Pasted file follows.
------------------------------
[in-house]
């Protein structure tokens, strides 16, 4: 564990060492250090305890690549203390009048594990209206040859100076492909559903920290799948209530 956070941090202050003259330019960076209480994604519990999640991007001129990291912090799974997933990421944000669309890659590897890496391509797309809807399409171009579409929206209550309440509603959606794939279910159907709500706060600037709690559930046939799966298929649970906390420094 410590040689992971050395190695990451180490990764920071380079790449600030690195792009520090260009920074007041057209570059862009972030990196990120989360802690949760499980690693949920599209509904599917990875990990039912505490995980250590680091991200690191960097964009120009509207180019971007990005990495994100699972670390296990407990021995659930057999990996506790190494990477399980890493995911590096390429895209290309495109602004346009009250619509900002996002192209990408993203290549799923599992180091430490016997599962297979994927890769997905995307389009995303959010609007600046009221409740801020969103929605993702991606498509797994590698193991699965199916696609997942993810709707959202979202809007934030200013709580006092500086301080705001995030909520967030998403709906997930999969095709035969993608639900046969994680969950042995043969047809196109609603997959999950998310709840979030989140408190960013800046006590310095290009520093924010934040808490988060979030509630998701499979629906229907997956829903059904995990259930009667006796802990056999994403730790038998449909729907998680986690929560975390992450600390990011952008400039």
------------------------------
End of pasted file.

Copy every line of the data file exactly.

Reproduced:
[in-house]
């Protein structure tokens, strides 16, 4: 564990060492250090305890690549203390009048594990209206040859100076492909559903920290799948209530 956070941090202050003259330019960076209480994604519990999640991007001129990291912090799974997933990421944000669309890659590897890496391509797309809807399409171009579409929206209550309440509603959606794939279910159907709500706060600037709690559930046939799966298929649970906390420094 410590040689992971050395190695990451180490990764920071380079790449600030690195792009520090260009920074007041057209570059862009972030990196990120989360802690949760499980690693949920599209509904599917990875990990039912505490995980250590680091991200690191960097964009120009509207180019971007990005990495994100699972670390296990407990021995659930057999990996506790190494990477399980890493995911590096390429895209290309495109602004346009009250619509900002996002192209990408993203290549799923599992180091430490016997599962297979994927890769997905995307389009995303959010609007600046009221409740801020969103929605993702991606498509797994590698193991699965199916696609997942993810709707959202979202809007934030200013709580006092500086301080705001995030909520967030998403709906997930999969095709035969993608639900046969994680969950042995043969047809196109609603997959999950998310709840979030989140408190960013800046006590310095290009520093924010934040808490988060979030509630998701499979629906229907997956829903059904995990259930009667006796802990056999994403730790038998449909729907998680986690929560975390992450600390990011952008400039």